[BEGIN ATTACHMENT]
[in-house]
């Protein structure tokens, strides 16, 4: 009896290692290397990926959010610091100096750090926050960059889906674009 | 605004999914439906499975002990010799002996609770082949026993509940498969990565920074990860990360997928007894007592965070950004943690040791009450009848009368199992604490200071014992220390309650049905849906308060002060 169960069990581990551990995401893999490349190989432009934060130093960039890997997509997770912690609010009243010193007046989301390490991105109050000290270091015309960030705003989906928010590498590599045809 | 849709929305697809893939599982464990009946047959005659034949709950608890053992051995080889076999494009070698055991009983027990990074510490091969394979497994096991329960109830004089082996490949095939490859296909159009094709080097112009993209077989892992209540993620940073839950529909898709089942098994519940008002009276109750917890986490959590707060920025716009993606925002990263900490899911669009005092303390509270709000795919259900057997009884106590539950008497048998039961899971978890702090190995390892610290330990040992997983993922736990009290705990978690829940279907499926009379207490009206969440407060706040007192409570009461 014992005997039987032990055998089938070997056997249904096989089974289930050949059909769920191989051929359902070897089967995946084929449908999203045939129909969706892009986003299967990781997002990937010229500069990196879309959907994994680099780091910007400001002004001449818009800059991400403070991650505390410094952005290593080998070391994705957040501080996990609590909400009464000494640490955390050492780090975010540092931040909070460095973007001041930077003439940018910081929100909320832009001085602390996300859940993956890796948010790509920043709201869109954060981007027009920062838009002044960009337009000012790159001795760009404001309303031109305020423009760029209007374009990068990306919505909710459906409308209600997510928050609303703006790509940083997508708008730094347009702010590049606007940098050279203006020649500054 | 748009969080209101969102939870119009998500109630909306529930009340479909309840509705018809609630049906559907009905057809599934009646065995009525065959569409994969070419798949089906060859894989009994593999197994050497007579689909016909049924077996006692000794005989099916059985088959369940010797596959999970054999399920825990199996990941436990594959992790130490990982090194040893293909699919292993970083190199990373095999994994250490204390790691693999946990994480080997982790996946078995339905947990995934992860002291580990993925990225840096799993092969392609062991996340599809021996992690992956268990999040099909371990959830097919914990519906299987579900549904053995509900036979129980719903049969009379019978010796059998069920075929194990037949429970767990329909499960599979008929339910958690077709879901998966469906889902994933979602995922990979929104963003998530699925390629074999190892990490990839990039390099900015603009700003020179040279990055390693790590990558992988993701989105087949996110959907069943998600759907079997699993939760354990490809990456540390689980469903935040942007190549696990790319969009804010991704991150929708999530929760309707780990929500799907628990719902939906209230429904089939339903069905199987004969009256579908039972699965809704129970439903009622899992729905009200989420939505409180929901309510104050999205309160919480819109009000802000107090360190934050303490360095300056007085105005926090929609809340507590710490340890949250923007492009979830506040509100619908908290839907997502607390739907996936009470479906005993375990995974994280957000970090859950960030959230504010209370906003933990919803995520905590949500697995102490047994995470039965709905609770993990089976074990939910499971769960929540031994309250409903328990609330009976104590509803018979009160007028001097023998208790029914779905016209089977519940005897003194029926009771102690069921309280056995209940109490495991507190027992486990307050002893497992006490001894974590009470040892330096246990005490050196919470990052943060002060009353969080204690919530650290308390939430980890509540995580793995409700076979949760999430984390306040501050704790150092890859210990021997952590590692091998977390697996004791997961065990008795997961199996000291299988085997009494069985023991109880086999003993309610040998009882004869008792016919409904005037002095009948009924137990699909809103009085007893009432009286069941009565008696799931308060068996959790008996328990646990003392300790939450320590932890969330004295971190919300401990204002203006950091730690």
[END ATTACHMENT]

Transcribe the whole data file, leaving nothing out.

[in-house]
């Protein structure tokens, strides 16, 4: 009896290692290397990926959010610091100096750090926050960059889906674009 | 605004999914439906499975002990010799002996609770082949026993509940498969990565920074990860990360997928007894007592965070950004943690040791009450009848009368199992604490200071014992220390309650049905849906308060002060 169960069990581990551990995401893999490349190989432009934060130093960039890997997509997770912690609010009243010193007046989301390490991105109050000290270091015309960030705003989906928010590498590599045809 | 849709929305697809893939599982464990009946047959005659034949709950608890053992051995080889076999494009070698055991009983027990990074510490091969394979497994096991329960109830004089082996490949095939490859296909159009094709080097112009993209077989892992209540993620940073839950529909898709089942098994519940008002009276109750917890986490959590707060920025716009993606925002990263900490899911669009005092303390509270709000795919259900057997009884106590539950008497048998039961899971978890702090190995390892610290330990040992997983993922736990009290705990978690829940279907499926009379207490009206969440407060706040007192409570009461 014992005997039987032990055998089938070997056997249904096989089974289930050949059909769920191989051929359902070897089967995946084929449908999203045939129909969706892009986003299967990781997002990937010229500069990196879309959907994994680099780091910007400001002004001449818009800059991400403070991650505390410094952005290593080998070391994705957040501080996990609590909400009464000494640490955390050492780090975010540092931040909070460095973007001041930077003439940018910081929100909320832009001085602390996300859940993956890796948010790509920043709201869109954060981007027009920062838009002044960009337009000012790159001795760009404001309303031109305020423009760029209007374009990068990306919505909710459906409308209600997510928050609303703006790509940083997508708008730094347009702010590049606007940098050279203006020649500054 | 748009969080209101969102939870119009998500109630909306529930009340479909309840509705018809609630049906559907009905057809599934009646065995009525065959569409994969070419798949089906060859894989009994593999197994050497007579689909016909049924077996006692000794005989099916059985088959369940010797596959999970054999399920825990199996990941436990594959992790130490990982090194040893293909699919292993970083190199990373095999994994250490204390790691693999946990994480080997982790996946078995339905947990995934992860002291580990993925990225840096799993092969392609062991996340599809021996992690992956268990999040099909371990959830097919914990519906299987579900549904053995509900036979129980719903049969009379019978010796059998069920075929194990037949429970767990329909499960599979008929339910958690077709879901998966469906889902994933979602995922990979929104963003998530699925390629074999190892990490990839990039390099900015603009700003020179040279990055390693790590990558992988993701989105087949996110959907069943998600759907079997699993939760354990490809990456540390689980469903935040942007190549696990790319969009804010991704991150929708999530929760309707780990929500799907628990719902939906209230429904089939339903069905199987004969009256579908039972699965809704129970439903009622899992729905009200989420939505409180929901309510104050999205309160919480819109009000802000107090360190934050303490360095300056007085105005926090929609809340507590710490340890949250923007492009979830506040509100619908908290839907997502607390739907996936009470479906005993375990995974994280957000970090859950960030959230504010209370906003933990919803995520905590949500697995102490047994995470039965709905609770993990089976074990939910499971769960929540031994309250409903328990609330009976104590509803018979009160007028001097023998208790029914779905016209089977519940005897003194029926009771102690069921309280056995209940109490495991507190027992486990307050002893497992006490001894974590009470040892330096246990005490050196919470990052943060002060009353969080204690919530650290308390939430980890509540995580793995409700076979949760999430984390306040501050704790150092890859210990021997952590590692091998977390697996004791997961065990008795997961199996000291299988085997009494069985023991109880086999003993309610040998009882004869008792016919409904005037002095009948009924137990699909809103009085007893009432009286069941009565008696799931308060068996959790008996328990646990003392300790939450320590932890969330004295971190919300401990204002203006950091730690």